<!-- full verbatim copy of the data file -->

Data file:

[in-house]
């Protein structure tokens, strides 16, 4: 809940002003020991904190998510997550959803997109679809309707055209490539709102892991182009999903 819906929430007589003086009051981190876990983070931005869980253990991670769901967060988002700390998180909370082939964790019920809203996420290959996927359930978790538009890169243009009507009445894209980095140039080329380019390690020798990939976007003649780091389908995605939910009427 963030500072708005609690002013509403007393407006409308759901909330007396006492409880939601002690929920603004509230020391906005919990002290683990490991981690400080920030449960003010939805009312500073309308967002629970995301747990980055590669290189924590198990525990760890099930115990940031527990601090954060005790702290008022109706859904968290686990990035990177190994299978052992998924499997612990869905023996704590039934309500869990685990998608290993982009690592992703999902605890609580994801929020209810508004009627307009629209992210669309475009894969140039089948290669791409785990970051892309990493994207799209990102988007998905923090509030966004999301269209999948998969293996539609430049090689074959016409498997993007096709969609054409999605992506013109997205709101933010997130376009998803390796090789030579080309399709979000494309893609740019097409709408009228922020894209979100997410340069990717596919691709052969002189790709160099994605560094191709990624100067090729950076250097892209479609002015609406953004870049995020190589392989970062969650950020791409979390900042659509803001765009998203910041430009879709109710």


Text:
[in-house]
């Protein structure tokens, strides 16, 4: 809940002003020991904190998510997550959803997109679809309707055209490539709102892991182009999903 819906929430007589003086009051981190876990983070931005869980253990991670769901967060988002700390998180909370082939964790019920809203996420290959996927359930978790538009890169243009009507009445894209980095140039080329380019390690020798990939976007003649780091389908995605939910009427 963030500072708005609690002013509403007393407006409308759901909330007396006492409880939601002690929920603004509230020391906005919990002290683990490991981690400080920030449960003010939805009312500073309308967002629970995301747990980055590669290189924590198990525990760890099930115990940031527990601090954060005790702290008022109706859904968290686990990035990177190994299978052992998924499997612990869905023996704590039934309500869990685990998608290993982009690592992703999902605890609580994801929020209810508004009627307009629209992210669309475009894969140039089948290669791409785990970051892309990493994207799209990102988007998905923090509030966004999301269209999948998969293996539609430049090689074959016409498997993007096709969609054409999605992506013109997205709101933010997130376009998803390796090789030579080309399709979000494309893609740019097409709408009228922020894209979100997410340069990717596919691709052969002189790709160099994605560094191709990624100067090729950076250097892209479609002015609406953004870049995020190589392989970062969650950020791409979390900042659509803001765009998203910041430009879709109710």